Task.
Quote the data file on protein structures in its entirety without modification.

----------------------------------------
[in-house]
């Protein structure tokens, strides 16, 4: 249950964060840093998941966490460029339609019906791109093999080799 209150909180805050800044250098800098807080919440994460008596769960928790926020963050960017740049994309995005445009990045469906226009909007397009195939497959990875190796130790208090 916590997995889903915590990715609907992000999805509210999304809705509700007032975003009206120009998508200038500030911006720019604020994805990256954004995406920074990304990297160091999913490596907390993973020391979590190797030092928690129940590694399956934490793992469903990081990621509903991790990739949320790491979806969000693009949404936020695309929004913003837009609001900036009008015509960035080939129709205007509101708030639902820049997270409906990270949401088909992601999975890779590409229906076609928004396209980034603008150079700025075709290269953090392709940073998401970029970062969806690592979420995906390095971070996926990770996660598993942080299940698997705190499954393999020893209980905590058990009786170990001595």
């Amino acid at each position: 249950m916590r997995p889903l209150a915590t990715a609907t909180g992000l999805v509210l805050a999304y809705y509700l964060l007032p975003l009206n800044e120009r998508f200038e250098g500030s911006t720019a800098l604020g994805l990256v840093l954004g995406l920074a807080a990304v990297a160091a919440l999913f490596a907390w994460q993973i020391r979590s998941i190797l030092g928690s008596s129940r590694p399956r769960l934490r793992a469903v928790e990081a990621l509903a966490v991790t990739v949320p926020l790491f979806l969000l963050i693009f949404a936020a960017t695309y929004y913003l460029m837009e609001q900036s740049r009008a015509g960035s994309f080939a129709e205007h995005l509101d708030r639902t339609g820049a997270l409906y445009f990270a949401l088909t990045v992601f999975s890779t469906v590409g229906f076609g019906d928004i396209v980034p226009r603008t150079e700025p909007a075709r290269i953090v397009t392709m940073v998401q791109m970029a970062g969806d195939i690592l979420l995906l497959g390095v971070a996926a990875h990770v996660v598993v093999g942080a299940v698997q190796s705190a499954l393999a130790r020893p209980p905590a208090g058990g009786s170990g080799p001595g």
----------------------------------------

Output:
[in-house]
């Protein structure tokens, strides 16, 4: 249950964060840093998941966490460029339609019906791109093999080799 209150909180805050800044250098800098807080919440994460008596769960928790926020963050960017740049994309995005445009990045469906226009909007397009195939497959990875190796130790208090 916590997995889903915590990715609907992000999805509210999304809705509700007032975003009206120009998508200038500030911006720019604020994805990256954004995406920074990304990297160091999913490596907390993973020391979590190797030092928690129940590694399956934490793992469903990081990621509903991790990739949320790491979806969000693009949404936020695309929004913003837009609001900036009008015509960035080939129709205007509101708030639902820049997270409906990270949401088909992601999975890779590409229906076609928004396209980034603008150079700025075709290269953090392709940073998401970029970062969806690592979420995906390095971070996926990770996660598993942080299940698997705190499954393999020893209980905590058990009786170990001595």
């Amino acid at each position: 249950m916590r997995p889903l209150a915590t990715a609907t909180g992000l999805v509210l805050a999304y809705y509700l964060l007032p975003l009206n800044e120009r998508f200038e250098g500030s911006t720019a800098l604020g994805l990256v840093l954004g995406l920074a807080a990304v990297a160091a919440l999913f490596a907390w994460q993973i020391r979590s998941i190797l030092g928690s008596s129940r590694p399956r769960l934490r793992a469903v928790e990081a990621l509903a966490v991790t990739v949320p926020l790491f979806l969000l963050i693009f949404a936020a960017t695309y929004y913003l460029m837009e609001q900036s740049r009008a015509g960035s994309f080939a129709e205007h995005l509101d708030r639902t339609g820049a997270l409906y445009f990270a949401l088909t990045v992601f999975s890779t469906v590409g229906f076609g019906d928004i396209v980034p226009r603008t150079e700025p909007a075709r290269i953090v397009t392709m940073v998401q791109m970029a970062g969806d195939i690592l979420l995906l497959g390095v971070a996926a990875h990770v996660v598993v093999g942080a299940v698997q190796s705190a499954l393999a130790r020893p209980p905590a208090g058990g009786s170990g080799p001595g």